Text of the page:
Nintendo Switch review: Hands-on with the intuitive modular console and its disappointing games…
After viewing last night’s Dispatches (Channel 4 at 20:00 hours - repeated 03:45 Saturday) I think the answer must be – not many young adults!!
Betrayal , shame, anguish, concern, disbelief , lack of confidence and anger were just some of the emotions/feelings I was experiencing whilst viewing ,but can you imagine what those currently serving must feel like?
When I served in the army, in the late ‘60s, early ‘70s, I felt very secure and, even though we and the top brass didn’t necessarily see eye to eye, we rubbed along amicably. both secure in the knowledge that ‘when the s##t hit the fan' one would look after the other – so to speak. I was in the Andy Capp’s Commandos and the nearest I got to real action was, whilst skint ,I collected glasses in the NAAFI club in Aldershot on a Saturday night !!
Things do not look too bright for HM Forces. Carry on like this and I can see the return of the Press Gang and watch out for the King’s Shilling in the bottom of your beerglass!
Bring back national service and the cane in school.
I couldn`t agree with you more.
Notwithstanding the usual inter-service rivalry there was a definite feeling that we were of a single `family`, well cared for and well regarded by both the public and our masters. I feel for the lads/lassies in the forces these days, they still, I`m certain, have public support but I think the sense of support and `belonging` has been forceably removed.
As for the `King’s Shilling` nothing changes even after a century or so you can`t get the Paymaster General to up it to a couple of quid!!!
It's a real shame how the forces are treated so badly with such poor after care. I watched the program and felt for those injured, just hope those in high places felt the same & offer urgent help to those injured.
[never served in HM Forces but always respected those that do]
My son is in the forces, he's been to Iraq twice and is going back to Afganistan for the third time in September. He says his biggest problem is boredom other then that its ok and the money is excellent, of course we worry ourselves sick about him, although he isn't front line, thank god.
When I posted this it wasn't to pillory any political party, nor was I expecting any such responses. I posted it because I was mad as hell at the treatment or should I say non-treatment of our forces!!
pattoo - with respect, what is harsh about it? I hope you do manage to see the programme for yourself, perhaps then you will have a different opinion.
I come from a very Forces orientated family my darling daddy was in the Army
Then my one of my brothers served 24 years with the Army one of my-brothers in-law served the same in RAF again a brother in-law served 24 years in the army I was a NAFFI lass for a number of years best time of my life! I then married a RAF Police Dog Handler had some great times in Germany cheep booze ect :) it was a good life
As Brumas has hit on but these awful things that are allegedly happening we are still
An overall excellent British Force surely that's important and Hail Hail the Kings shilling we are a good British Nation long may it continue.
I'm always interested in such things because I spent twelve years of my life on RAF bases, both here, and in the Far east.
I'm able to step back, and realise that a TV program is just that - a reflection of the way that certain people saw a certain subject at a certain time. I don't slavishly believe all that I see on TV documentaries, and more than I swallow everything that's written in newspapers. I think that the way to approach contentious issues is to take the widest possible view, and gather information from as many sources as possible.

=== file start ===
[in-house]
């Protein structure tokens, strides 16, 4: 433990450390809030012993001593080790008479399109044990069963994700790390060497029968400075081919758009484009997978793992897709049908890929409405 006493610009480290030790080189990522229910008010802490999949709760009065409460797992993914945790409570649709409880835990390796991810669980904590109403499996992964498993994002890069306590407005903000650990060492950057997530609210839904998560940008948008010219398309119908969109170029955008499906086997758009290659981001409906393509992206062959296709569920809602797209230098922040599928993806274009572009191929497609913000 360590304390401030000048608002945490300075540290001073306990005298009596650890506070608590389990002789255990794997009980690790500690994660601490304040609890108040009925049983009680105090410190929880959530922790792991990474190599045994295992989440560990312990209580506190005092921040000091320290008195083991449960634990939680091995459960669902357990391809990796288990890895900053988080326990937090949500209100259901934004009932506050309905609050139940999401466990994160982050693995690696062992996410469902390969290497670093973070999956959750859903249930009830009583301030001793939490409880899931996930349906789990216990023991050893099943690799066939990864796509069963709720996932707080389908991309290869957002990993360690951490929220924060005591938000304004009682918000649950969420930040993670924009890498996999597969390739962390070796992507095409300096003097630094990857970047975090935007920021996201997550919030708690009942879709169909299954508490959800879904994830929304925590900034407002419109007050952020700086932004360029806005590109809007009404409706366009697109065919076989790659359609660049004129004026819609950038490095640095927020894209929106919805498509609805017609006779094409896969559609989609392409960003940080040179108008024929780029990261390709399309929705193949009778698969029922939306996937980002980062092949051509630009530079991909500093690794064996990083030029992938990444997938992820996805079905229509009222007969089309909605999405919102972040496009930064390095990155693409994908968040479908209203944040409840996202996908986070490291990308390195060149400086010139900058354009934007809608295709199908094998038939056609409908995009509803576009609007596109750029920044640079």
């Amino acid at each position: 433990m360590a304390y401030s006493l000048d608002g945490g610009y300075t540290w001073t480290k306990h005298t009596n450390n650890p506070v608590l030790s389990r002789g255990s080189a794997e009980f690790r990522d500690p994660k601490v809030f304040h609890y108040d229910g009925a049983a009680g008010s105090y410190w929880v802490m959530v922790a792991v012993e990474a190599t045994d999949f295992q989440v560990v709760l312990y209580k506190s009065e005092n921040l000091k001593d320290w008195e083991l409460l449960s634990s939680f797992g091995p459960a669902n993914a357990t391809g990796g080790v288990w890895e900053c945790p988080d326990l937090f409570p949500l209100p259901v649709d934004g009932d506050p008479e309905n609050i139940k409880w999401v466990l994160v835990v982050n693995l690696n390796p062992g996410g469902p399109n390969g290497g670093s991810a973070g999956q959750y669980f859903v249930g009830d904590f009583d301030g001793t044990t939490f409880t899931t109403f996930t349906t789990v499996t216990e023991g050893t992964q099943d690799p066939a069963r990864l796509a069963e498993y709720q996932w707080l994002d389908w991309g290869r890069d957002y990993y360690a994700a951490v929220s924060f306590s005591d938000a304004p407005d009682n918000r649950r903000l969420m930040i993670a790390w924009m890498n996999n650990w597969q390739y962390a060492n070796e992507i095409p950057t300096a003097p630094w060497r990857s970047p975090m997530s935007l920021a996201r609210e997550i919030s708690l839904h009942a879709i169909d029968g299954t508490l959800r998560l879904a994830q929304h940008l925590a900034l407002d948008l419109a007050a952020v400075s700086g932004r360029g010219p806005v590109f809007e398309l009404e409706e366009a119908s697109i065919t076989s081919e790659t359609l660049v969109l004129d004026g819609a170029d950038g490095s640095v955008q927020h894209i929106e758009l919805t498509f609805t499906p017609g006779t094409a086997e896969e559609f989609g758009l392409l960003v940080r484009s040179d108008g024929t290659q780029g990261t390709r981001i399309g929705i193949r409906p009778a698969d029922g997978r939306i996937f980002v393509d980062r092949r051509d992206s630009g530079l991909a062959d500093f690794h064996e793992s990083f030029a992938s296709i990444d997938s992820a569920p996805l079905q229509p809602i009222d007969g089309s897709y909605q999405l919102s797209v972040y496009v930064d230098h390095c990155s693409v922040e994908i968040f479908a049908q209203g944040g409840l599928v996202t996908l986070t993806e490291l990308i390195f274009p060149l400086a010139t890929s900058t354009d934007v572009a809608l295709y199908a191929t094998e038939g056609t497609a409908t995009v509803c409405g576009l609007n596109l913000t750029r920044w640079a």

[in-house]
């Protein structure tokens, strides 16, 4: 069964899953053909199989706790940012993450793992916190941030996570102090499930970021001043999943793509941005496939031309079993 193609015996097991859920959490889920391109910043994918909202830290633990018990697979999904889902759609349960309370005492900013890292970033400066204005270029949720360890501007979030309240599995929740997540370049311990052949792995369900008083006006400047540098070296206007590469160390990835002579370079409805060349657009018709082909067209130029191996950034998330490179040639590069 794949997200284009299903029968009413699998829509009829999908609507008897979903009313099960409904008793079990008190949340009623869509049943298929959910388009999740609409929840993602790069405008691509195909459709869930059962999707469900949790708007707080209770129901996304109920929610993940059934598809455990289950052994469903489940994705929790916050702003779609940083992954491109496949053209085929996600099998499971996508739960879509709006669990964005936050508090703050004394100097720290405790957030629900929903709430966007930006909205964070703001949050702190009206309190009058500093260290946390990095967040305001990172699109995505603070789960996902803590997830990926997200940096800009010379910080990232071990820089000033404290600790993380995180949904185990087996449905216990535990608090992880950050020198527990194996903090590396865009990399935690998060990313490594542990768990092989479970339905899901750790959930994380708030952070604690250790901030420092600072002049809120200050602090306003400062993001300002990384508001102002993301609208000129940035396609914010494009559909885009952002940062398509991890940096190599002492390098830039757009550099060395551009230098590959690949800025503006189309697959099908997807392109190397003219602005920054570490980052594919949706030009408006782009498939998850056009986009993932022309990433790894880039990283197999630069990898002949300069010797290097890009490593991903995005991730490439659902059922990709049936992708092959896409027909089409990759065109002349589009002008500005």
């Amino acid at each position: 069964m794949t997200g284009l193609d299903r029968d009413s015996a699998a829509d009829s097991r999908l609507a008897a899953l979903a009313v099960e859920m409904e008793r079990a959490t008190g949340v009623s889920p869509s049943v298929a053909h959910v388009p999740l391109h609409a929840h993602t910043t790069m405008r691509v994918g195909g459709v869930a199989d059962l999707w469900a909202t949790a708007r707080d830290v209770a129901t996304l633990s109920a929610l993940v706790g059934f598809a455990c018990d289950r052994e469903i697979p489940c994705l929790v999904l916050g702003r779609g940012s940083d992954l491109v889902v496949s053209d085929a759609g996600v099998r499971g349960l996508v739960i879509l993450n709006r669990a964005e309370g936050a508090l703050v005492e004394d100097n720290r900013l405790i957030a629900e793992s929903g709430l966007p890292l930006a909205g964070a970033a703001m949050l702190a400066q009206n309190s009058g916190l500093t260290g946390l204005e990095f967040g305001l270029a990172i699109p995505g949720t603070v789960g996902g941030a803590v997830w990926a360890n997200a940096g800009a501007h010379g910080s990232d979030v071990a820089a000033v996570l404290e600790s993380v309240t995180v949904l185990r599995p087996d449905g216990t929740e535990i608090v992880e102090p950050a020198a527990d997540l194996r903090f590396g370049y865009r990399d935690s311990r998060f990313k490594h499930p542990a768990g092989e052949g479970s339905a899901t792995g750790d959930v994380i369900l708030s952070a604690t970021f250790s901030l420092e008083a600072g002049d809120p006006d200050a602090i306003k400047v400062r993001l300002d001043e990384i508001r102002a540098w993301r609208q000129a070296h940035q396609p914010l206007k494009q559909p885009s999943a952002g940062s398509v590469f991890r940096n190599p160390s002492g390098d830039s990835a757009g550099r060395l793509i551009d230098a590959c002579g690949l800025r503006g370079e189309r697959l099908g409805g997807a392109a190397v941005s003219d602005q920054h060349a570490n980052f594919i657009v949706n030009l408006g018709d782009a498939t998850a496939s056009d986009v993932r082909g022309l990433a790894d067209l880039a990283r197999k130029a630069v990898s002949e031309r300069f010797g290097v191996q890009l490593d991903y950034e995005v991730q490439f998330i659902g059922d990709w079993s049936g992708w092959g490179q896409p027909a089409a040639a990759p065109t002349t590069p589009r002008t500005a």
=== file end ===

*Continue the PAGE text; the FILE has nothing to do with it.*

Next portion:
When considering the present (and future) state of this country's armed forces it's important to understand at least three important things:-
1. Our world is one in which our national security is no longer threatened in the way it might have been say, twenty five years ago.
2. The people who serve in the forces reflect the values and morals of our society as a whole.
3. We no longer occupy the pivotal position on the world stage that we once considered ours by right. We are a considerably diminished nation in terms of our military significance, despite what some gung-ho factions might like to think to the contrary.
These are facts, and we have to face them. Morale in the armed forces has been a subject of debate for a long time, and will continue to be so. We're not alone in that; most western nations have seen problems of that kind, and have experienced crises of discipline and difficulties with recruitment. Books have been written about the causes of these problems, and there are theories by the dozen - not least amongst them the view that morale in the armed forces is directly related to the presence or absence of direct threats to national identity or security. Prolonged periods of peace aren't conducive to comradeship in the way that wars are.
Whatever the causes, and whatever the truth (or otherwise) of the scenarios portrayed in TV programmes, it's a fact that financing and running a modern nation's peacetime army/navy/airforce is far from being an easy task.
Sorry, I thought it was directed at my post . The first post I was able to see was from the Forum Editor.
I think I may be inclined, if allowed, to let this post run until after the repeat on Saturday, then I shall green tick it.
My nephew came out of the armed forces last year, he had served in Bosnia, Afghanistan and two tours in Iraq.
He became disenchanted with the way he was being treated in the past couple of years and decided enough was enough. Having heard some of his stories I must say I agree with him and his decision. I unfortunatly didn't see the program but will keep an eye out for the repeat if there is one.
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